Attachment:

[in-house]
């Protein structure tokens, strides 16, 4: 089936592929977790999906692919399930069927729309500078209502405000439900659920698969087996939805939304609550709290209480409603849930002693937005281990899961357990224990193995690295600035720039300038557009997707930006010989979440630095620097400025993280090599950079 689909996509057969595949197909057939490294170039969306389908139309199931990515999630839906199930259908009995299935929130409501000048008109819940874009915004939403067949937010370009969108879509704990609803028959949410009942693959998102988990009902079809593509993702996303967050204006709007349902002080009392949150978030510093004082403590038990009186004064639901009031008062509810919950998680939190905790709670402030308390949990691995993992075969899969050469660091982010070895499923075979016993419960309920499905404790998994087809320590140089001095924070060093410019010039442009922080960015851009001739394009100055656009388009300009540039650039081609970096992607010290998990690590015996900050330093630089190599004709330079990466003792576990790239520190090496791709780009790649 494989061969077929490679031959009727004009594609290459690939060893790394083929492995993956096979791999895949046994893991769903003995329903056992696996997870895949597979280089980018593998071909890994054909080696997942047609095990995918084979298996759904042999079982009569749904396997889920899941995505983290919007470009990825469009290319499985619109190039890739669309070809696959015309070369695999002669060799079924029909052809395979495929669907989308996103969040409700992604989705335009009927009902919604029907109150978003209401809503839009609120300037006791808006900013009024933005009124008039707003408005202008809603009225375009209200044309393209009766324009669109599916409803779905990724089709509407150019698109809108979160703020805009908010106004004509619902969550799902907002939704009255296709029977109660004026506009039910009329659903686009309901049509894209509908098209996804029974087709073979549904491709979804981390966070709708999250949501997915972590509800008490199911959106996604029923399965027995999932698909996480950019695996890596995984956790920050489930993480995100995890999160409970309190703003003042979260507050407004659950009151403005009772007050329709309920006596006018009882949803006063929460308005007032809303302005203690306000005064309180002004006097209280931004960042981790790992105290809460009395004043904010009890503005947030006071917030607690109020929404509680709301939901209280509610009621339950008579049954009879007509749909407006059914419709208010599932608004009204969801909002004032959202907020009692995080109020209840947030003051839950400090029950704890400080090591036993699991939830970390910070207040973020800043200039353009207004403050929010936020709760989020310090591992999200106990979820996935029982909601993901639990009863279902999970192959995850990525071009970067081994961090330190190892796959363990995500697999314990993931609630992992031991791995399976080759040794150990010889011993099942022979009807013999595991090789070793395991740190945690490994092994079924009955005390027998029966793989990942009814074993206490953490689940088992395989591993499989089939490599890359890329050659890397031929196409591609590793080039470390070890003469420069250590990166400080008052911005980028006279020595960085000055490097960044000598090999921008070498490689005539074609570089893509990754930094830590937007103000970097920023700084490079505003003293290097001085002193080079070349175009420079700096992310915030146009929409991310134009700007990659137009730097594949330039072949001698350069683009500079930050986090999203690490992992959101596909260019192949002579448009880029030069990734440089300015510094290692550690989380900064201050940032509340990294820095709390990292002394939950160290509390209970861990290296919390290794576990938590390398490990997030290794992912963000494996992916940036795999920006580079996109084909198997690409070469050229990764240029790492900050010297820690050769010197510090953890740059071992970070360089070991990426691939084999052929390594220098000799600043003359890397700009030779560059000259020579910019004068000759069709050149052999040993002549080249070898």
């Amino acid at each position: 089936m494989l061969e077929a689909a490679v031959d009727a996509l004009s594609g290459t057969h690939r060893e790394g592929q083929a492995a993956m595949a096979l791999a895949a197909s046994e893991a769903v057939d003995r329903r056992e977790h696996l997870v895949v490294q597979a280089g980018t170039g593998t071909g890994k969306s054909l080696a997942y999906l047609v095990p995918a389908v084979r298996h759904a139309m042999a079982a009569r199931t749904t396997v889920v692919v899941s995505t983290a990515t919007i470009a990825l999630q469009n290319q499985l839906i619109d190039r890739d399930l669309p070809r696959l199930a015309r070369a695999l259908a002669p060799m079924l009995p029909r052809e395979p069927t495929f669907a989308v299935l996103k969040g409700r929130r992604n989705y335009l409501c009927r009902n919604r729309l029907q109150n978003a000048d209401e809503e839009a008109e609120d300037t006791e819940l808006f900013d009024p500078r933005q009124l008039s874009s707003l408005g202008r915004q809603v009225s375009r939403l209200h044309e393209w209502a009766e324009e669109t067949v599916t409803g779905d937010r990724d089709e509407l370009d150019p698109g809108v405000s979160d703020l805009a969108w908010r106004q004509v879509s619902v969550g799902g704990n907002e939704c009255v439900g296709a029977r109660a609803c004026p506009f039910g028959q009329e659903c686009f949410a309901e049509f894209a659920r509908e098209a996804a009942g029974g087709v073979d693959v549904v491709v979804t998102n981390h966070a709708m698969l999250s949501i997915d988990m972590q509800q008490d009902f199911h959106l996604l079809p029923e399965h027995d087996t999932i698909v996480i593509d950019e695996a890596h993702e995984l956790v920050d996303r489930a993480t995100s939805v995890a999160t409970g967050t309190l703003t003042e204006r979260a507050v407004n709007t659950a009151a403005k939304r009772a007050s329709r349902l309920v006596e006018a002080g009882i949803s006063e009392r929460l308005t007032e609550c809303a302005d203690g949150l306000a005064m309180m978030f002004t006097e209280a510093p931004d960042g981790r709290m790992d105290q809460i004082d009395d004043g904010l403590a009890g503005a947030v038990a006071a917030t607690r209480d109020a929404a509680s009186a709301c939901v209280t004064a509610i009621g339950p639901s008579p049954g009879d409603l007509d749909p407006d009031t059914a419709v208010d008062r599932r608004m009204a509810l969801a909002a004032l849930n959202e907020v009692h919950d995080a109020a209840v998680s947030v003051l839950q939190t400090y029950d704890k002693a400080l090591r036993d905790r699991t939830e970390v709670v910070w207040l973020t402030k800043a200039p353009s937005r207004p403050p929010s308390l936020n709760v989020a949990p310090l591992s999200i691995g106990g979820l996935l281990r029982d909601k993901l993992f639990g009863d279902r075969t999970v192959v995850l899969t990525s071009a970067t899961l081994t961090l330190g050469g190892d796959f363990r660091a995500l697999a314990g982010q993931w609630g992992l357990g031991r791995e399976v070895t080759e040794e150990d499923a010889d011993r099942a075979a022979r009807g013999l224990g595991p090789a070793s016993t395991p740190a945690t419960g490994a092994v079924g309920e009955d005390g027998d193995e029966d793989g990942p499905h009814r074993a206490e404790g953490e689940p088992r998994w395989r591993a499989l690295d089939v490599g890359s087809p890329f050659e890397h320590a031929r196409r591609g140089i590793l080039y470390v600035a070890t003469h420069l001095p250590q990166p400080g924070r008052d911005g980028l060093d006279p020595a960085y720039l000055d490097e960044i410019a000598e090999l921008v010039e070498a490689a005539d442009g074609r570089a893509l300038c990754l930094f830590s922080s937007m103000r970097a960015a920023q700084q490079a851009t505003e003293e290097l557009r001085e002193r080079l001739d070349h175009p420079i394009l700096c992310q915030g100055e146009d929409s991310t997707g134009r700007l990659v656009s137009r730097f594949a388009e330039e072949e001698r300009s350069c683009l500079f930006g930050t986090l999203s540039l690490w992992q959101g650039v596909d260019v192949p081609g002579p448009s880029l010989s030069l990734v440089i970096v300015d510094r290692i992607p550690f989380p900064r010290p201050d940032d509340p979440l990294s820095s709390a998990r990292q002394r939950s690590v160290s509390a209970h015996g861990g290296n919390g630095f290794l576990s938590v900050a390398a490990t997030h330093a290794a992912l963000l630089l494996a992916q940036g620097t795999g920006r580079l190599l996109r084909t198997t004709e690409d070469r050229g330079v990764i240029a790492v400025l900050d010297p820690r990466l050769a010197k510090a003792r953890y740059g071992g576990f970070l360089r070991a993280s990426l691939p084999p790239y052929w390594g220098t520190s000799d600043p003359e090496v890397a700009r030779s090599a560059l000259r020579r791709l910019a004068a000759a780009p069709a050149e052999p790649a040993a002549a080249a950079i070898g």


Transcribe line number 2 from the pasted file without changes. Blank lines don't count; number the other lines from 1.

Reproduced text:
């Protein structure tokens, strides 16, 4: 089936592929977790999906692919399930069927729309500078209502405000439900659920698969087996939805939304609550709290209480409603849930002693937005281990899961357990224990193995690295600035720039300038557009997707930006010989979440630095620097400025993280090599950079 689909996509057969595949197909057939490294170039969306389908139309199931990515999630839906199930259908009995299935929130409501000048008109819940874009915004939403067949937010370009969108879509704990609803028959949410009942693959998102988990009902079809593509993702996303967050204006709007349902002080009392949150978030510093004082403590038990009186004064639901009031008062509810919950998680939190905790709670402030308390949990691995993992075969899969050469660091982010070895499923075979016993419960309920499905404790998994087809320590140089001095924070060093410019010039442009922080960015851009001739394009100055656009388009300009540039650039081609970096992607010290998990690590015996900050330093630089190599004709330079990466003792576990790239520190090496791709780009790649 494989061969077929490679031959009727004009594609290459690939060893790394083929492995993956096979791999895949046994893991769903003995329903056992696996997870895949597979280089980018593998071909890994054909080696997942047609095990995918084979298996759904042999079982009569749904396997889920899941995505983290919007470009990825469009290319499985619109190039890739669309070809696959015309070369695999002669060799079924029909052809395979495929669907989308996103969040409700992604989705335009009927009902919604029907109150978003209401809503839009609120300037006791808006900013009024933005009124008039707003408005202008809603009225375009209200044309393209009766324009669109599916409803779905990724089709509407150019698109809108979160703020805009908010106004004509619902969550799902907002939704009255296709029977109660004026506009039910009329659903686009309901049509894209509908098209996804029974087709073979549904491709979804981390966070709708999250949501997915972590509800008490199911959106996604029923399965027995999932698909996480950019695996890596995984956790920050489930993480995100995890999160409970309190703003003042979260507050407004659950009151403005009772007050329709309920006596006018009882949803006063929460308005007032809303302005203690306000005064309180002004006097209280931004960042981790790992105290809460009395004043904010009890503005947030006071917030607690109020929404509680709301939901209280509610009621339950008579049954009879007509749909407006059914419709208010599932608004009204969801909002004032959202907020009692995080109020209840947030003051839950400090029950704890400080090591036993699991939830970390910070207040973020800043200039353009207004403050929010936020709760989020310090591992999200106990979820996935029982909601993901639990009863279902999970192959995850990525071009970067081994961090330190190892796959363990995500697999314990993931609630992992031991791995399976080759040794150990010889011993099942022979009807013999595991090789070793395991740190945690490994092994079924009955005390027998029966793989990942009814074993206490953490689940088992395989591993499989089939490599890359890329050659890397031929196409591609590793080039470390070890003469420069250590990166400080008052911005980028006279020595960085000055490097960044000598090999921008070498490689005539074609570089893509990754930094830590937007103000970097920023700084490079505003003293290097001085002193080079070349175009420079700096992310915030146009929409991310134009700007990659137009730097594949330039072949001698350069683009500079930050986090999203690490992992959101596909260019192949002579448009880029030069990734440089300015510094290692550690989380900064201050940032509340990294820095709390990292002394939950160290509390209970861990290296919390290794576990938590390398490990997030290794992912963000494996992916940036795999920006580079996109084909198997690409070469050229990764240029790492900050010297820690050769010197510090953890740059071992970070360089070991990426691939084999052929390594220098000799600043003359890397700009030779560059000259020579910019004068000759069709050149052999040993002549080249070898």